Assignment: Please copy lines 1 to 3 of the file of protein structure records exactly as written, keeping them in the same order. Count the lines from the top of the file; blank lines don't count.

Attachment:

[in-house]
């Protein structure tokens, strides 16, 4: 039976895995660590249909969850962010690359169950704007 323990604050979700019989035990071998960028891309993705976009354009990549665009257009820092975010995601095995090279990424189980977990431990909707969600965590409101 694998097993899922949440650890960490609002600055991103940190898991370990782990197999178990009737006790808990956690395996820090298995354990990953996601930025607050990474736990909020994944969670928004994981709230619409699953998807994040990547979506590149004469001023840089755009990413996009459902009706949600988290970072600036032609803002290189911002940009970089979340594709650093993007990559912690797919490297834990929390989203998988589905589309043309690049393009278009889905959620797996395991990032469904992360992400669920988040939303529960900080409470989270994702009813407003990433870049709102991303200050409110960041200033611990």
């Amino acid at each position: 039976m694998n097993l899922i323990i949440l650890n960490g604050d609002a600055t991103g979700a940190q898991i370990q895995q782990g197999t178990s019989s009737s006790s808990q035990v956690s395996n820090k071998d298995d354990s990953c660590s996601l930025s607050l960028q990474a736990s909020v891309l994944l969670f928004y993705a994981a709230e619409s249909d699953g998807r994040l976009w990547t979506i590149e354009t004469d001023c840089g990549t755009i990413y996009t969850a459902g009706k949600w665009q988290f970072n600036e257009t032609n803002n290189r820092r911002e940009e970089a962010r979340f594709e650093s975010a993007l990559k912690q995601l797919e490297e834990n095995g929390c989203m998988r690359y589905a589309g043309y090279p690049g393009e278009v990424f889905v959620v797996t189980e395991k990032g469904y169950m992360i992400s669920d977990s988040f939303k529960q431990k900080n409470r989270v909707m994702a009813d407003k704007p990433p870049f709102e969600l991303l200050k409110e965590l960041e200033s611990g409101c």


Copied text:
[in-house]
């Protein structure tokens, strides 16, 4: 039976895995660590249909969850962010690359169950704007 323990604050979700019989035990071998960028891309993705976009354009990549665009257009820092975010995601095995090279990424189980977990431990909707969600965590409101 694998097993899922949440650890960490609002600055991103940190898991370990782990197999178990009737006790808990956690395996820090298995354990990953996601930025607050990474736990909020994944969670928004994981709230619409699953998807994040990547979506590149004469001023840089755009990413996009459902009706949600988290970072600036032609803002290189911002940009970089979340594709650093993007990559912690797919490297834990929390989203998988589905589309043309690049393009278009889905959620797996395991990032469904992360992400669920988040939303529960900080409470989270994702009813407003990433870049709102991303200050409110960041200033611990």
């Amino acid at each position: 039976m694998n097993l899922i323990i949440l650890n960490g604050d609002a600055t991103g979700a940190q898991i370990q895995q782990g197999t178990s019989s009737s006790s808990q035990v956690s395996n820090k071998d298995d354990s990953c660590s996601l930025s607050l960028q990474a736990s909020v891309l994944l969670f928004y993705a994981a709230e619409s249909d699953g998807r994040l976009w990547t979506i590149e354009t004469d001023c840089g990549t755009i990413y996009t969850a459902g009706k949600w665009q988290f970072n600036e257009t032609n803002n290189r820092r911002e940009e970089a962010r979340f594709e650093s975010a993007l990559k912690q995601l797919e490297e834990n095995g929390c989203m998988r690359y589905a589309g043309y090279p690049g393009e278009v990424f889905v959620v797996t189980e395991k990032g469904y169950m992360i992400s669920d977990s988040f939303k529960q431990k900080n409470r989270v909707m994702a009813d407003k704007p990433p870049f709102e969600l991303l200050k409110e965590l960041e200033s611990g409101c």